On 12 December 2015, world leaders at the UN Climate Change Conference (COP21) in Paris reached a breakthrough to tackle climate change and its negative impacts by announcing the historic Paris Agreement. The Paris Agreement includes 193 Parties from around the globe and entered into force on 4 November 2016 with a clear and simple goal:
EMISSIONS NEED TO BE CUT BY ROUGHLY 50% BY 2030 TO STAY BELOW 1.5 °C OF GLOBAL WARMING.
The Paris Agreement is a landmark in the multilateral climate change process because, for the first time, a binding agreement brings all nations into a common cause to undertake ambitious efforts to combat climate change and adapt to its effects.
The agreement is a legally binding international treaty on climate change adopted by 196 Parties at COP 21 in Paris on 12 December 2015 and entered into force on 4 November 2016.
Its goal is to limit global warming to well below 2, preferably to 1.5 degrees Celsius, compared to pre-industrial levels. Countries aim to reach the global peaking of greenhouse gas emissions as soon as possible to achieve a climate-neutral world by mid-century.
The Paris Agreement requires all Parties to put forward their best efforts through “nationally determined contributions” (NDCs) and strengthen these efforts in the years ahead. This effort includes requirements that all Parties regularly report on their emissions and implementation efforts. Every five years, there is a global stocktake to assess the collective progress towards the agreed goals and inform further individual actions by Parties.
Governments ultimately agreed to the following key actions:
- A long-term goal is to keep the increase in global average temperature to well below 2°C above pre-industrial levels;
- To aim to limit the increase to 1.5°C since this would significantly reduce risks and the impacts of climate change;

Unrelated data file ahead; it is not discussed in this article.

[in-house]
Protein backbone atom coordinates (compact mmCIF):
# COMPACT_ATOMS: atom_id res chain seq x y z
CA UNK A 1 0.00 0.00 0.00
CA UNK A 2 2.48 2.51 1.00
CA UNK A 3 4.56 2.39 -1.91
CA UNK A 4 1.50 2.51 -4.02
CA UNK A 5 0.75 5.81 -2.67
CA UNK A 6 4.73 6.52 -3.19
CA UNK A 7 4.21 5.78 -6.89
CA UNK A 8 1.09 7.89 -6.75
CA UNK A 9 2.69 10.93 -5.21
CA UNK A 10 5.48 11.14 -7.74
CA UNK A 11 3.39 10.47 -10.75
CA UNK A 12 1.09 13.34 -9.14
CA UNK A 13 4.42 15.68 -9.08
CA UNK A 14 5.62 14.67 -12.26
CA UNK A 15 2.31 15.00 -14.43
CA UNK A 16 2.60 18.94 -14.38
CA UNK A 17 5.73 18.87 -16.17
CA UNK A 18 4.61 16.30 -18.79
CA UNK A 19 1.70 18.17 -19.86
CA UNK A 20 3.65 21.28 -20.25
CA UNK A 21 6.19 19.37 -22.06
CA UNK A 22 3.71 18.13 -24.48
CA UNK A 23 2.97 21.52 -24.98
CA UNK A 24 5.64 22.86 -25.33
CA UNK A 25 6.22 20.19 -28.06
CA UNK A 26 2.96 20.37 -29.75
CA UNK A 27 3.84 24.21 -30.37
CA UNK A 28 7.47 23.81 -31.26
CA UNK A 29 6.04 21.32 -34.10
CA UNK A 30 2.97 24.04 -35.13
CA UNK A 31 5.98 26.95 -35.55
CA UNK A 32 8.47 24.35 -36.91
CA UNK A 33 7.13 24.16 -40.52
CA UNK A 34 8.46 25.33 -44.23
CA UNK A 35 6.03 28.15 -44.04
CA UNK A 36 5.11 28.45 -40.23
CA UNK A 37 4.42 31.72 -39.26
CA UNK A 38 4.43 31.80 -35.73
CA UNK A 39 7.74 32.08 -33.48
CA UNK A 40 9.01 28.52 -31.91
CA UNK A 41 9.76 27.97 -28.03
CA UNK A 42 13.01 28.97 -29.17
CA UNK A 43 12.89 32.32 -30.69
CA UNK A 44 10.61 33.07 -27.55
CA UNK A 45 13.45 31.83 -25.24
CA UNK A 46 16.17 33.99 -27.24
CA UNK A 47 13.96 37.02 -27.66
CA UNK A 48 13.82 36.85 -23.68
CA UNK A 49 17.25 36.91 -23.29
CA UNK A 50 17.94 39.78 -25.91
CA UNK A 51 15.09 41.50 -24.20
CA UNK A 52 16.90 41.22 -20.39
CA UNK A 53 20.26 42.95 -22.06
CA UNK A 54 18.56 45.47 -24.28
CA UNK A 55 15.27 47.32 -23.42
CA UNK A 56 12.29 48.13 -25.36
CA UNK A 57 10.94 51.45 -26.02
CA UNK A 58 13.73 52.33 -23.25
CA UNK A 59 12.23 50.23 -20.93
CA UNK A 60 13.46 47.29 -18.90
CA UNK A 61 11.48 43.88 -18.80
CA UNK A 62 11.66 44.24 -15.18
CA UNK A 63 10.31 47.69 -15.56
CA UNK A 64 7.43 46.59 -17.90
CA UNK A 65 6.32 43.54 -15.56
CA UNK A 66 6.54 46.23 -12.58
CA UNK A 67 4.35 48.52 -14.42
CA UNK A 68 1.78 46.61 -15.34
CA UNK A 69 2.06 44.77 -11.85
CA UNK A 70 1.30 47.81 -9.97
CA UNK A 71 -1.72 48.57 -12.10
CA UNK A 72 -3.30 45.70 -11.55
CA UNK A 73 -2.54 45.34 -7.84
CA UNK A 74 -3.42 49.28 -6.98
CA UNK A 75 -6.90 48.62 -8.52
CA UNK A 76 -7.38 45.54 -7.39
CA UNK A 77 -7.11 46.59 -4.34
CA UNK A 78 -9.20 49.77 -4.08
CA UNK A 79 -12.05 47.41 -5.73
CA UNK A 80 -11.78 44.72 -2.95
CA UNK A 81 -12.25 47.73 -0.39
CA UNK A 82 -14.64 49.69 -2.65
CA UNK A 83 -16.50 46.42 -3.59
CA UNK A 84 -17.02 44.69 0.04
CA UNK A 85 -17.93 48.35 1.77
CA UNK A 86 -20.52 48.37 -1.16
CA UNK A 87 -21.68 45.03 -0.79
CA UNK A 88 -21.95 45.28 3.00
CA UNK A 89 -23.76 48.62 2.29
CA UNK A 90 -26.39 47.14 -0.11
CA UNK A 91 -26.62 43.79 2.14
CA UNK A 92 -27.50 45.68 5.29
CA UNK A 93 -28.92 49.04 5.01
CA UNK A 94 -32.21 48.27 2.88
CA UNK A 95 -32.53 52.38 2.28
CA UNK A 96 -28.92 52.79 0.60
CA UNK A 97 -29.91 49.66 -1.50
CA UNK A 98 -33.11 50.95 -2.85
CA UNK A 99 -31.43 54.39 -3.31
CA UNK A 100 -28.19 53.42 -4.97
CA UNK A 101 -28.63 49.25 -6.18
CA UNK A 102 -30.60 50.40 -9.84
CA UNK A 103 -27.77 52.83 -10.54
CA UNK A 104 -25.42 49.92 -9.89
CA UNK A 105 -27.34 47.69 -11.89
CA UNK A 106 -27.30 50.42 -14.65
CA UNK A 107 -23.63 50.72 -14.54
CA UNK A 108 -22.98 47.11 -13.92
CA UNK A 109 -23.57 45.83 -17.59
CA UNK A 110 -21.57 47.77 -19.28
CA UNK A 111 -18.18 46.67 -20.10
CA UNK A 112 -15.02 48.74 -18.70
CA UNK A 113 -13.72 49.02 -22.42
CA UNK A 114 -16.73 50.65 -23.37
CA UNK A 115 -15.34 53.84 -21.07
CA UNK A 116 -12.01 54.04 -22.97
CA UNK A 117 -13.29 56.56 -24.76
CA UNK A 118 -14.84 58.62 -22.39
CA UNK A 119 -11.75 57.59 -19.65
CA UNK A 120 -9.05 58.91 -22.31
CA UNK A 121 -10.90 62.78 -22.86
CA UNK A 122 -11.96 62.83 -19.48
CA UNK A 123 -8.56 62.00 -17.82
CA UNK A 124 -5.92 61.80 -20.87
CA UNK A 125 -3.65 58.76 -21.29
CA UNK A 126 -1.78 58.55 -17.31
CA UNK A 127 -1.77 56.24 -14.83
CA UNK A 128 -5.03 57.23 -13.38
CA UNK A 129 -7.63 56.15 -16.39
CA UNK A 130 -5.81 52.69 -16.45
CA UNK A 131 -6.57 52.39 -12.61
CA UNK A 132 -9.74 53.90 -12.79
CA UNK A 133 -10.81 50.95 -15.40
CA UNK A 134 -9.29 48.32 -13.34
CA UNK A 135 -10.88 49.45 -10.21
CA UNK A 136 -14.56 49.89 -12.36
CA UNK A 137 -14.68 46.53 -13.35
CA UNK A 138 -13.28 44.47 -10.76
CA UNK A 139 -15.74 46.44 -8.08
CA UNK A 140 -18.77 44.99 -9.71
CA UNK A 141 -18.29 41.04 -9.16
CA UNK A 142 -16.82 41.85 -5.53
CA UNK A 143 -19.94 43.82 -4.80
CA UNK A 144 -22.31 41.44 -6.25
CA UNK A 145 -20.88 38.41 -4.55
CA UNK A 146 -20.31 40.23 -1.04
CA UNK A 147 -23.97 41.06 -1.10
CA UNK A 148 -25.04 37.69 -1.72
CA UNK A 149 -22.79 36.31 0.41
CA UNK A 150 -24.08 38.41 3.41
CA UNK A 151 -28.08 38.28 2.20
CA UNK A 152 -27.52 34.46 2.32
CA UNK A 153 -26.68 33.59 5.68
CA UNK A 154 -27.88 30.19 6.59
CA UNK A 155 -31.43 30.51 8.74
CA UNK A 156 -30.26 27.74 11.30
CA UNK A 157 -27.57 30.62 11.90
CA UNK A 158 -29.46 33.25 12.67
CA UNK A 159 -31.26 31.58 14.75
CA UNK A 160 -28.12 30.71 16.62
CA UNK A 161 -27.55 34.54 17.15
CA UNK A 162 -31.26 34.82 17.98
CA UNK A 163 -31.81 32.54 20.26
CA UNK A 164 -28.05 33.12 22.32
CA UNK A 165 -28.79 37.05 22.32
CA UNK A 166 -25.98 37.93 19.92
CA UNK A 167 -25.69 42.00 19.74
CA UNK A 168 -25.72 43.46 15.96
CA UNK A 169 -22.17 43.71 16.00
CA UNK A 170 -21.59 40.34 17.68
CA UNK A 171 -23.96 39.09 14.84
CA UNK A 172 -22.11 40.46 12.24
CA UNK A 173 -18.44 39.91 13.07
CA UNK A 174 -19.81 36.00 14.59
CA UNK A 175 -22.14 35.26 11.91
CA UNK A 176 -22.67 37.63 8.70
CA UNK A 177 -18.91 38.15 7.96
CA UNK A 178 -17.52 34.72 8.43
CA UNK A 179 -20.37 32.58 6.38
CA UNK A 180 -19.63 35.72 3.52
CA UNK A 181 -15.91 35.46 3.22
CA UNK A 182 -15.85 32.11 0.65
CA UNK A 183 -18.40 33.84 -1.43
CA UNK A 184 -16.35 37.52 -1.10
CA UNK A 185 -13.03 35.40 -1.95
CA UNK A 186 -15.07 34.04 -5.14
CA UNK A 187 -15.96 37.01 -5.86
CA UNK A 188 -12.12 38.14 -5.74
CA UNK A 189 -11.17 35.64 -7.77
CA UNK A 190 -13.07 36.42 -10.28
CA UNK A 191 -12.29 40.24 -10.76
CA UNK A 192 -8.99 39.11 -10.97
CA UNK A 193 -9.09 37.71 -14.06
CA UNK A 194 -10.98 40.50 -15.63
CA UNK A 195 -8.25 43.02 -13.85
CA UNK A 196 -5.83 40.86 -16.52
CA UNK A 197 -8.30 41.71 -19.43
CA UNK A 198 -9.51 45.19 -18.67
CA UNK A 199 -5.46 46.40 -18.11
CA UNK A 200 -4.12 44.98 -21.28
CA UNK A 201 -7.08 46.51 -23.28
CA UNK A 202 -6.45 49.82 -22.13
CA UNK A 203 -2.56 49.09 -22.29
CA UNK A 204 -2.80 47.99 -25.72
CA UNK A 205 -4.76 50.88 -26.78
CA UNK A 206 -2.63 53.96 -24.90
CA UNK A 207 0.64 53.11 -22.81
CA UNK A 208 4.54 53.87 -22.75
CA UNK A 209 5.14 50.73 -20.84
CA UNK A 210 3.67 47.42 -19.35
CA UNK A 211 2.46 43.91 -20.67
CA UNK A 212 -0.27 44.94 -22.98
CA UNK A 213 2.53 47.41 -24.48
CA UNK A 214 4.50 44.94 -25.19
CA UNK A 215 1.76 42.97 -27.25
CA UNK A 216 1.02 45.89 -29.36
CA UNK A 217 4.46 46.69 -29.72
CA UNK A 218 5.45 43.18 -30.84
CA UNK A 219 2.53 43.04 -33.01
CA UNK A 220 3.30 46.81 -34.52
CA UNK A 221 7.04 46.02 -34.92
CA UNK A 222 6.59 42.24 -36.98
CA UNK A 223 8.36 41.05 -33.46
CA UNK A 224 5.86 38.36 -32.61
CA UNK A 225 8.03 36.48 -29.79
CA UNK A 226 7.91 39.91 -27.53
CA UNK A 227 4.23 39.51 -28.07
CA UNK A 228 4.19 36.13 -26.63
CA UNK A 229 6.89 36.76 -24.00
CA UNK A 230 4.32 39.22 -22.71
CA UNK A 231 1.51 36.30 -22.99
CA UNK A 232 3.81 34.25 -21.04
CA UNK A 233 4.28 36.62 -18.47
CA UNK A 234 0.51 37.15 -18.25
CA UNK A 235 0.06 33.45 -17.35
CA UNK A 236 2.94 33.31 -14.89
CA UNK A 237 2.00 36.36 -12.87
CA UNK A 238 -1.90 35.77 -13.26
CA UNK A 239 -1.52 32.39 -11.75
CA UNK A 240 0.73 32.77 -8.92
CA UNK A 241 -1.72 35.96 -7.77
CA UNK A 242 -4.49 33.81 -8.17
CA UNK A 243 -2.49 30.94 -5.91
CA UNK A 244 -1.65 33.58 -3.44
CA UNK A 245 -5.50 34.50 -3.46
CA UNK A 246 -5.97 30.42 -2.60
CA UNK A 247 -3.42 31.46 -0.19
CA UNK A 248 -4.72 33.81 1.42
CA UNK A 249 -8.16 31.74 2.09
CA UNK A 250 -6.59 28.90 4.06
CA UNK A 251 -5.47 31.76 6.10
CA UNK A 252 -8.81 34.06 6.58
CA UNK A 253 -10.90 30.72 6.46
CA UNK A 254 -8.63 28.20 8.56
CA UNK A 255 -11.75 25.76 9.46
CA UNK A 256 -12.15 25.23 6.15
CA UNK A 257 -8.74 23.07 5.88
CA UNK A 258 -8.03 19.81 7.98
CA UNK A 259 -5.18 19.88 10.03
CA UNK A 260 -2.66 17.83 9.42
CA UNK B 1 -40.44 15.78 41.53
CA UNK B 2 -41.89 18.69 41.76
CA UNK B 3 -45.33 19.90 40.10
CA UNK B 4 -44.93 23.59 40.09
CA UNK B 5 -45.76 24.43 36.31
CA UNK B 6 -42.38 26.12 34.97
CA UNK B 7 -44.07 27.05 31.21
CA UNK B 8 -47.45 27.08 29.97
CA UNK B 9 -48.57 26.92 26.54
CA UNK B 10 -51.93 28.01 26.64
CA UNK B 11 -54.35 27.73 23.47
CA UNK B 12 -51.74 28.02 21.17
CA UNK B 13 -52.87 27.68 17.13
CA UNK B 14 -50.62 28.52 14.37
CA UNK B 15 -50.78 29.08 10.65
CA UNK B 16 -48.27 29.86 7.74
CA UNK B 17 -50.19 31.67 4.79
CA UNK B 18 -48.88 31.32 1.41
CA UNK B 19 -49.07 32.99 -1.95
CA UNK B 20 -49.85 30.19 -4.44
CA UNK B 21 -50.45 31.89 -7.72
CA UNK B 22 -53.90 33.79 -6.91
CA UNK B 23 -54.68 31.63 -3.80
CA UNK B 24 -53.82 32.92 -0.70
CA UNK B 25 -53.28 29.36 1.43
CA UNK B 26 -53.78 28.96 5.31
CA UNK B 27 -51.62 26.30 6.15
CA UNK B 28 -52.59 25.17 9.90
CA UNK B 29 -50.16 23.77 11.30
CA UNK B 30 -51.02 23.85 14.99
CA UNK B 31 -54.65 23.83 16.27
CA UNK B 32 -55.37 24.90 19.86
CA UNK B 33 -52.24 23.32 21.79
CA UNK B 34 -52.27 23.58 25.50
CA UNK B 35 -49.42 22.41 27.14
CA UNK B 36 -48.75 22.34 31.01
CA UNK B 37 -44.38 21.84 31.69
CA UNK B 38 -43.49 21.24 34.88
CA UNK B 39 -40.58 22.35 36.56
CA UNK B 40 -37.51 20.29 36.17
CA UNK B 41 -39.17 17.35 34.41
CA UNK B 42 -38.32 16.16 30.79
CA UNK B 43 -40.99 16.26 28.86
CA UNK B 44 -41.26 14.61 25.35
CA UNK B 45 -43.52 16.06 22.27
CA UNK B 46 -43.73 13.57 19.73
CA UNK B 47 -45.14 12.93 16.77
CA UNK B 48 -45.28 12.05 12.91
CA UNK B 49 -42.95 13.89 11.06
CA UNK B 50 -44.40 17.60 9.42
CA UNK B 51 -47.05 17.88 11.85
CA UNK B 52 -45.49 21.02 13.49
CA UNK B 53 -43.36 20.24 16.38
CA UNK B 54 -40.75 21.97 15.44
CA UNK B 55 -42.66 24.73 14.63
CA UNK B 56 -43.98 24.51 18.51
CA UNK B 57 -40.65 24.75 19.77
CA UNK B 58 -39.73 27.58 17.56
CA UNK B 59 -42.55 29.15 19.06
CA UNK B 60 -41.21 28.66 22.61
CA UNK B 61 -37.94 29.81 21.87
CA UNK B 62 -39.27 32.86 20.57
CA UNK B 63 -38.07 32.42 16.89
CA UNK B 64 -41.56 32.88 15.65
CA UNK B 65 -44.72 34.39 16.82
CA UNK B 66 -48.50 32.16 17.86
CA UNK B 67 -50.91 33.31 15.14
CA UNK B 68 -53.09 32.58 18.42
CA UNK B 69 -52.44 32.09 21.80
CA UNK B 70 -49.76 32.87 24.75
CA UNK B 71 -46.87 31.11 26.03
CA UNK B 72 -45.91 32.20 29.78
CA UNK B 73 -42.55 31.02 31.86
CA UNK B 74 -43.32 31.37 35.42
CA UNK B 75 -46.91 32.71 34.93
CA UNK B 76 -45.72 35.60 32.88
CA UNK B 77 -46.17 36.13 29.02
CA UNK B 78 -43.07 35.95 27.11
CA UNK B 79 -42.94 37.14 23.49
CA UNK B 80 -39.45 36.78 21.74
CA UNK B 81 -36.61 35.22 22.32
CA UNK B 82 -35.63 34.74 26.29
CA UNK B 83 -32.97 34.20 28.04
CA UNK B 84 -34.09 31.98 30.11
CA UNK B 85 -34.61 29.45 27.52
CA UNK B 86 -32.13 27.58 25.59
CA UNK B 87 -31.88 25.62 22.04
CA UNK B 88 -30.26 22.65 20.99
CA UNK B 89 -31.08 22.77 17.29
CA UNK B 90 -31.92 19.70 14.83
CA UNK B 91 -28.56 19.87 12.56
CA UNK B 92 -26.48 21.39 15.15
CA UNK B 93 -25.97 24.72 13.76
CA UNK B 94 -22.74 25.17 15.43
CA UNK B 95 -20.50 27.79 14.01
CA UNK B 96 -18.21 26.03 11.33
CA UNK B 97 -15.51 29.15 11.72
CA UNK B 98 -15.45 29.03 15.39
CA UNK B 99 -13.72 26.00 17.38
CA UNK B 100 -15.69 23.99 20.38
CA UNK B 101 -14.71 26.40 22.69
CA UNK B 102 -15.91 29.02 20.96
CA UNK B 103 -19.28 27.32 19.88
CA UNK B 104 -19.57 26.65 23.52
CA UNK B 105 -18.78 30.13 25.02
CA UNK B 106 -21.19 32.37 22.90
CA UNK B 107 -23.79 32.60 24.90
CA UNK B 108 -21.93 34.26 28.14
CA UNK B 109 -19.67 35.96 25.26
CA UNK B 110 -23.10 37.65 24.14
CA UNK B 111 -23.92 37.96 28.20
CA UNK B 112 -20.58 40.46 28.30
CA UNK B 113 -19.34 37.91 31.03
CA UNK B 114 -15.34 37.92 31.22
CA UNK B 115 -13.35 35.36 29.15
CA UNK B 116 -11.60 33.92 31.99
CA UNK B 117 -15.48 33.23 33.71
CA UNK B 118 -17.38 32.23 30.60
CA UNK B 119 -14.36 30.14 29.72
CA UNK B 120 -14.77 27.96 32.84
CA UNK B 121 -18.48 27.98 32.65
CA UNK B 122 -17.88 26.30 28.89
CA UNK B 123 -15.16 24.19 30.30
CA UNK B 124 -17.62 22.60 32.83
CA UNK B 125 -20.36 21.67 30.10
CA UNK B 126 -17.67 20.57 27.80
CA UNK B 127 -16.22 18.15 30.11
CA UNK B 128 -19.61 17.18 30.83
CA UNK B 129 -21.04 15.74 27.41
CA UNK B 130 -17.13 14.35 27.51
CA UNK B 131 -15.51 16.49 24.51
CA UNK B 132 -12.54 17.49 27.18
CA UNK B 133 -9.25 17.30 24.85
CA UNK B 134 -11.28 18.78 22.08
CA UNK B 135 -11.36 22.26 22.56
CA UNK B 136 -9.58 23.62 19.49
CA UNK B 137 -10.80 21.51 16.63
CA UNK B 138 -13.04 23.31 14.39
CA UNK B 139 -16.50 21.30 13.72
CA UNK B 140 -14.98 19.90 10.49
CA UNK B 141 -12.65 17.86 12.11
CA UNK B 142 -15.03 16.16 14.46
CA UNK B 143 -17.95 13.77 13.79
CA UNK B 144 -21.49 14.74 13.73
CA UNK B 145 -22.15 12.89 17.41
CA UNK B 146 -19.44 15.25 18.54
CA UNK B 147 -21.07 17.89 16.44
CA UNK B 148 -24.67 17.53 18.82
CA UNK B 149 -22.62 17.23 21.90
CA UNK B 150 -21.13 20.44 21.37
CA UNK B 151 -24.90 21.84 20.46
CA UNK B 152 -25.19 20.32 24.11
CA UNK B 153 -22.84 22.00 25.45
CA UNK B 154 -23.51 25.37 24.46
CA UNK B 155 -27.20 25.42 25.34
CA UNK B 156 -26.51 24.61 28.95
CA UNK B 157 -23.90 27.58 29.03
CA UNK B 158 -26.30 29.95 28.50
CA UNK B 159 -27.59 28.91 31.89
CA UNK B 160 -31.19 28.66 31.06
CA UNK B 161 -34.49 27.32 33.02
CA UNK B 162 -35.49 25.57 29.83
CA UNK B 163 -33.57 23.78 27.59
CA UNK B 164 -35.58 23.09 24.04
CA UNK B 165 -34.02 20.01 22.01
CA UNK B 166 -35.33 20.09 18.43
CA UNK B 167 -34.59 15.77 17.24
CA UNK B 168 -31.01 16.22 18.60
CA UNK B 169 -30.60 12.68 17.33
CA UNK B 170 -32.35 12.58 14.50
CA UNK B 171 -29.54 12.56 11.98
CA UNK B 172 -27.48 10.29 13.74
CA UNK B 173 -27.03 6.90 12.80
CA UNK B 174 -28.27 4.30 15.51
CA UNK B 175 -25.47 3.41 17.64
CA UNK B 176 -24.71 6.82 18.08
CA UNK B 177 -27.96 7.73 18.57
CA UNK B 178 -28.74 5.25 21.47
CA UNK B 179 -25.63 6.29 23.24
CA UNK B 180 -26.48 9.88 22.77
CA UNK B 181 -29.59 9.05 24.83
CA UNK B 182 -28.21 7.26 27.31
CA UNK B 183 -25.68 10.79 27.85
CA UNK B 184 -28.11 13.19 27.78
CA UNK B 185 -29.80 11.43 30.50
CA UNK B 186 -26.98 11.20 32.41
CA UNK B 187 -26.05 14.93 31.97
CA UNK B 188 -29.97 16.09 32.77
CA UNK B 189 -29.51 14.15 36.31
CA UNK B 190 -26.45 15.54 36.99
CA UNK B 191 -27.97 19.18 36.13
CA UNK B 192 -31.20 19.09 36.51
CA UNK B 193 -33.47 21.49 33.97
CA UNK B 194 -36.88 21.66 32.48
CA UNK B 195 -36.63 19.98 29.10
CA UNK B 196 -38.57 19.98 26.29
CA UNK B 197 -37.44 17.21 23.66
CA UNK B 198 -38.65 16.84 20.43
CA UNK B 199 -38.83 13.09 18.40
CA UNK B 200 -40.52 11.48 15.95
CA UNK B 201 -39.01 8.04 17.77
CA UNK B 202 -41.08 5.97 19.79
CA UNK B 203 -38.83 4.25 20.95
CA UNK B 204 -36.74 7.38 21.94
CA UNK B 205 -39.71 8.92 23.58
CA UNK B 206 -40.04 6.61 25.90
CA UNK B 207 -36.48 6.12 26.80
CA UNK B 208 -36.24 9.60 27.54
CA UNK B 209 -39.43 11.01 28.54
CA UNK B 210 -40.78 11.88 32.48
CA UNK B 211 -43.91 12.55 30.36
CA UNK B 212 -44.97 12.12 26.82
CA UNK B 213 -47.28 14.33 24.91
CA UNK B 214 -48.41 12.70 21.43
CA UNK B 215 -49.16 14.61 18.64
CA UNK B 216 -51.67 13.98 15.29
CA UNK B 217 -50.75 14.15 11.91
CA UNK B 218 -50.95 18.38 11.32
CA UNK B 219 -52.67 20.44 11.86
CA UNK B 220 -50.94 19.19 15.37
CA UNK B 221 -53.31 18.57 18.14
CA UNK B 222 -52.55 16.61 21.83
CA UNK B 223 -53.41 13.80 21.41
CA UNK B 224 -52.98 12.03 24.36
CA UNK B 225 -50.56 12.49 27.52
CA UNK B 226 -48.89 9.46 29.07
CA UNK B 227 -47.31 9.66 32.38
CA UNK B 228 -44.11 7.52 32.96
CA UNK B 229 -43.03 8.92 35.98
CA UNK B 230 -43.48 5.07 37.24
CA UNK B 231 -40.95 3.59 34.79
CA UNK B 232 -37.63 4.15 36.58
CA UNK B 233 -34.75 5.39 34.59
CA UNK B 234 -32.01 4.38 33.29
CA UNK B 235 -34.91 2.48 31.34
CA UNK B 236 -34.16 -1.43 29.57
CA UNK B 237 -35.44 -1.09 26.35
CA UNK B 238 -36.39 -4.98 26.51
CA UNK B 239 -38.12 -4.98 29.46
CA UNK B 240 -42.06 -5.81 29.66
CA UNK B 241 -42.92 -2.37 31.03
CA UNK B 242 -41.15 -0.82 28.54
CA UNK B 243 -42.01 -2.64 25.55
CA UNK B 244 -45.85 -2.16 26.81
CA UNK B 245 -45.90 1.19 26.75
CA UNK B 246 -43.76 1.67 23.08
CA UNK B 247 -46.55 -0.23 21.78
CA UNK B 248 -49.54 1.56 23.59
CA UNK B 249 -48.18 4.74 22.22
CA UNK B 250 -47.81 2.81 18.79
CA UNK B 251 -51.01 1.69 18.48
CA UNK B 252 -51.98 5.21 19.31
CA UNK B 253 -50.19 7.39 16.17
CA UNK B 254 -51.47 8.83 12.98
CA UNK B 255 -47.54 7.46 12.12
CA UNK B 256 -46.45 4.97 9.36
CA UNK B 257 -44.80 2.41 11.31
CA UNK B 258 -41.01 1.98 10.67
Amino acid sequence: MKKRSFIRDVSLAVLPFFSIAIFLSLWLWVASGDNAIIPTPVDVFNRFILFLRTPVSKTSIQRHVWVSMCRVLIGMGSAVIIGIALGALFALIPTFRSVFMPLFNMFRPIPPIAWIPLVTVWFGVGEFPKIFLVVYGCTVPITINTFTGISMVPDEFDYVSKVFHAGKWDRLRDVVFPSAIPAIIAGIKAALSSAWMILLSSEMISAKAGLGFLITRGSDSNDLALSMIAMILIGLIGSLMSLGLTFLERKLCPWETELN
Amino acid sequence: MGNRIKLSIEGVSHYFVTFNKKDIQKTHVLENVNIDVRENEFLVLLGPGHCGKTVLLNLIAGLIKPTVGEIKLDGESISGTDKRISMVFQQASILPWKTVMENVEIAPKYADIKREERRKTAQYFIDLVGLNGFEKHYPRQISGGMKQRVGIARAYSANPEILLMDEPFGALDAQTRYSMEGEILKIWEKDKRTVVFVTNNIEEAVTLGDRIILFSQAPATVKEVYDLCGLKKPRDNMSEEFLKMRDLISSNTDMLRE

- On the need for global emissions to peak as soon as possible, recognising that this will take longer for developing countries; and
- To undertake rapid reductions thereafter, following the best available science to achieve a balance between emissions and removals in the second half of the century.
Since the UN announced the agreement, analysts and commentators have discussed the many implications of the underlying aims across global industries. More recently, during COP26 at the end of 2021, there was an apparent urgency to maintain momentum as 2030 looms closer. Alongside this, regulators in the EU, in particular, introduced stringent mandatory reporting requirements in the form of the Sustainable Finance Disclosure Regulation (SFDR), the EU Taxonomy Regulations and the imminent Supply Chain Act. These regulations follow the Paris Agreement and aim to catalyse a profound change in the way exporters operate and how financial institutions view the risks associated with their clients and their investment portfolios.
All of these measures will be introduced in 2022, and by 2023 there will be requirements to report on both the “E” and “S” aspects of ESG (Environmental, Social and Governance) criteria. More recently, the EU’s reliance on Russia for oil and gas, in particular, has spotlighted the need to source energy from alternative suppliers and alternative means. As a result of all this, the importance of “G” in ESG has also increased.
Therefore, where Anti-Money Laundering (AML) and Know Your Client (KYC) regulations have shifted onboarding and compliance processes, the ESG reporting requirements now also require a shift in the types of businesses with which banks can work. This structural shift will be the biggest in generations and affect how companies and their financial service providers operate.
The key to ensuring that such a significant shift is smooth and successful per the Paris Agreement is to offer an automated, non-biased ESG measuring tool developed in line with the underlying aims of the United Nations. Coriolis Technologies is currently working with international banks and trade organisations to build a system that provides this solution and aims to release this to the market later this year.
What is even more imperative is that we take action. It has been over six years since the Paris Agreement, and less than eight years remain on the original deadline. Time for analysis and commentary is running short, and we must take action.